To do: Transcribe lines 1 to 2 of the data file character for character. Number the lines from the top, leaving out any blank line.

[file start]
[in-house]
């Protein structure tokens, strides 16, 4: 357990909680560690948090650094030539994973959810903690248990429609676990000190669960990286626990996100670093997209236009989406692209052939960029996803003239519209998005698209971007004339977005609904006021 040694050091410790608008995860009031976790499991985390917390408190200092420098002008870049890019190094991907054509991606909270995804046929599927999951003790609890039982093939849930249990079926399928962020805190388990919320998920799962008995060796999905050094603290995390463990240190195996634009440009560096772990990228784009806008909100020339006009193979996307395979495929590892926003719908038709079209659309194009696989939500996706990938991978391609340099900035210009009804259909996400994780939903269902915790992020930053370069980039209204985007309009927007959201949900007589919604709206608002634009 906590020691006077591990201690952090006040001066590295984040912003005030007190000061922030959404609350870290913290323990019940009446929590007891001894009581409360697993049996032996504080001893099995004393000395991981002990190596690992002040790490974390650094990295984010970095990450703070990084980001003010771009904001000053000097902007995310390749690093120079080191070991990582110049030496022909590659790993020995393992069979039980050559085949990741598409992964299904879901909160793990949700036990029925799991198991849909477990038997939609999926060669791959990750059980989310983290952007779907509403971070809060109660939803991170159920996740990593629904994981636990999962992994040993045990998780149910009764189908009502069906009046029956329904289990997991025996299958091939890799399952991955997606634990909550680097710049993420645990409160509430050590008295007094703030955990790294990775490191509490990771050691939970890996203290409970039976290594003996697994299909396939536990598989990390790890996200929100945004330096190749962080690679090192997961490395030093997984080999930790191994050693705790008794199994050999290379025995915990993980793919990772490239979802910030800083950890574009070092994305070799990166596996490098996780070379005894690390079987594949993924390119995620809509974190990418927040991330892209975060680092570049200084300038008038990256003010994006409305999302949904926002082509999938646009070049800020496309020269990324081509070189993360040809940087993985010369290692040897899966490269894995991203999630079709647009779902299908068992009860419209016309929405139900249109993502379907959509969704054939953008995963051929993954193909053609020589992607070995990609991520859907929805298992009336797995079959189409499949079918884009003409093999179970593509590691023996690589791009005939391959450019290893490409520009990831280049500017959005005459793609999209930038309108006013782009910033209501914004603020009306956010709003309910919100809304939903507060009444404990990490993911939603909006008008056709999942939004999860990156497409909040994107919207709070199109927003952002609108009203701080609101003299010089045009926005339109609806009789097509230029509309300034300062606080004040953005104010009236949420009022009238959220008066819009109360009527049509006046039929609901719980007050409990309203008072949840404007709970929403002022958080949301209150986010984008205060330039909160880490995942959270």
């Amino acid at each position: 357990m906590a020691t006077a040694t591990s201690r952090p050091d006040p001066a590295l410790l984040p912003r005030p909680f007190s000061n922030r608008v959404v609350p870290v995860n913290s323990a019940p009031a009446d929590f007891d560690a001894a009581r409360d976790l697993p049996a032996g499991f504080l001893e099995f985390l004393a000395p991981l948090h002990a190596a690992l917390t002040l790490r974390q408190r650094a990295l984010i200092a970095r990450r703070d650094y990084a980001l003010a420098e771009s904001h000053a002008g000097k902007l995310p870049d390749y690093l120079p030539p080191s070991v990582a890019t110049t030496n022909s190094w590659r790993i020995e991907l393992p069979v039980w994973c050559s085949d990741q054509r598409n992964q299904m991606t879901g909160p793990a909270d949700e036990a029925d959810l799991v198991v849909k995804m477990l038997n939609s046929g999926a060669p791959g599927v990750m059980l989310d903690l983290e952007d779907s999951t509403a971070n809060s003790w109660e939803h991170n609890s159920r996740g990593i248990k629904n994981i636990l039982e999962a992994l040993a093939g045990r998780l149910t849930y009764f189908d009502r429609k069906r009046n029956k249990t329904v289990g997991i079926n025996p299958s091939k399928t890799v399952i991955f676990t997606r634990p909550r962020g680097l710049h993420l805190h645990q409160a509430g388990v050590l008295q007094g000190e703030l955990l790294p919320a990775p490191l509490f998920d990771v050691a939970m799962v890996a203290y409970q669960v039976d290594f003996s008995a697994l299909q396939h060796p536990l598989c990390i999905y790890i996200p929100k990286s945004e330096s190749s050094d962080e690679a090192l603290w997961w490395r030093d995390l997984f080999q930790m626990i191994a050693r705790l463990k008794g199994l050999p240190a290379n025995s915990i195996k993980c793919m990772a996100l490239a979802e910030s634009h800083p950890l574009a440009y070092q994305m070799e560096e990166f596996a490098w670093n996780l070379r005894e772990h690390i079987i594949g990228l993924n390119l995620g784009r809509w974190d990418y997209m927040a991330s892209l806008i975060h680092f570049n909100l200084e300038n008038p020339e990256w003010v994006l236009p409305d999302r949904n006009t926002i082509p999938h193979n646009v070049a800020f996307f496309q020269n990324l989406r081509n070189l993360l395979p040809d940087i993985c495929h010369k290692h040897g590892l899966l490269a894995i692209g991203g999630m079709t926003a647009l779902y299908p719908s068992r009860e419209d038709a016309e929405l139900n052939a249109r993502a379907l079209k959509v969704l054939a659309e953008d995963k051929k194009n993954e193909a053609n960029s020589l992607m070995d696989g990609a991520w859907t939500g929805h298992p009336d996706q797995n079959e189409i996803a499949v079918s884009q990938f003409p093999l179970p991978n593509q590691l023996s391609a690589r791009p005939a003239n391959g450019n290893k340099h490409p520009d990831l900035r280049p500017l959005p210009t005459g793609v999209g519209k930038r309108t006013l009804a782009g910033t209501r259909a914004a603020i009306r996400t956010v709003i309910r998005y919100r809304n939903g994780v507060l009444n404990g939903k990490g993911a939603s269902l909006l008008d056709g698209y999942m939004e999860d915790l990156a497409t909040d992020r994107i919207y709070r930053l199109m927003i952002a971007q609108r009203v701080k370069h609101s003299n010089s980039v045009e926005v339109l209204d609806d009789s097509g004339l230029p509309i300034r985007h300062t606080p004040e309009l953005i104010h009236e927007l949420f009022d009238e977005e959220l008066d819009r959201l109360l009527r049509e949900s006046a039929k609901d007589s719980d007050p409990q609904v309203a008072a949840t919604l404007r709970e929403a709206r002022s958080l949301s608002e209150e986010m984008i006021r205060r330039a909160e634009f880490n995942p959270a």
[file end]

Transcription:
[in-house]
């Protein structure tokens, strides 16, 4: 357990909680560690948090650094030539994973959810903690248990429609676990000190669960990286626990996100670093997209236009989406692209052939960029996803003239519209998005698209971007004339977005609904006021 040694050091410790608008995860009031976790499991985390917390408190200092420098002008870049890019190094991907054509991606909270995804046929599927999951003790609890039982093939849930249990079926399928962020805190388990919320998920799962008995060796999905050094603290995390463990240190195996634009440009560096772990990228784009806008909100020339006009193979996307395979495929590892926003719908038709079209659309194009696989939500996706990938991978391609340099900035210009009804259909996400994780939903269902915790992020930053370069980039209204985007309009927007959201949900007589919604709206608002634009 906590020691006077591990201690952090006040001066590295984040912003005030007190000061922030959404609350870290913290323990019940009446929590007891001894009581409360697993049996032996504080001893099995004393000395991981002990190596690992002040790490974390650094990295984010970095990450703070990084980001003010771009904001000053000097902007995310390749690093120079080191070991990582110049030496022909590659790993020995393992069979039980050559085949990741598409992964299904879901909160793990949700036990029925799991198991849909477990038997939609999926060669791959990750059980989310983290952007779907509403971070809060109660939803991170159920996740990593629904994981636990999962992994040993045990998780149910009764189908009502069906009046029956329904289990997991025996299958091939890799399952991955997606634990909550680097710049993420645990409160509430050590008295007094703030955990790294990775490191509490990771050691939970890996203290409970039976290594003996697994299909396939536990598989990390790890996200929100945004330096190749962080690679090192997961490395030093997984080999930790191994050693705790008794199994050999290379025995915990993980793919990772490239979802910030800083950890574009070092994305070799990166596996490098996780070379005894690390079987594949993924390119995620809509974190990418927040991330892209975060680092570049200084300038008038990256003010994006409305999302949904926002082509999938646009070049800020496309020269990324081509070189993360040809940087993985010369290692040897899966490269894995991203999630079709647009779902299908068992009860419209016309929405139900249109993502379907959509969704054939953008995963051929993954193909053609020589992607070995990609991520859907929805298992009336797995079959189409499949079918884009003409093999179970593509590691023996690589791009005939391959450019290893490409520009990831280049500017959005005459793609999209930038309108006013782009910033209501914004603020009306956010709003309910919100809304939903507060009444404990990490993911939603909006008008056709999942939004999860990156497409909040994107919207709070199109927003952002609108009203701080609101003299010089045009926005339109609806009789097509230029509309300034300062606080004040953005104010009236949420009022009238959220008066819009109360009527049509006046039929609901719980007050409990309203008072949840404007709970929403002022958080949301209150986010984008205060330039909160880490995942959270």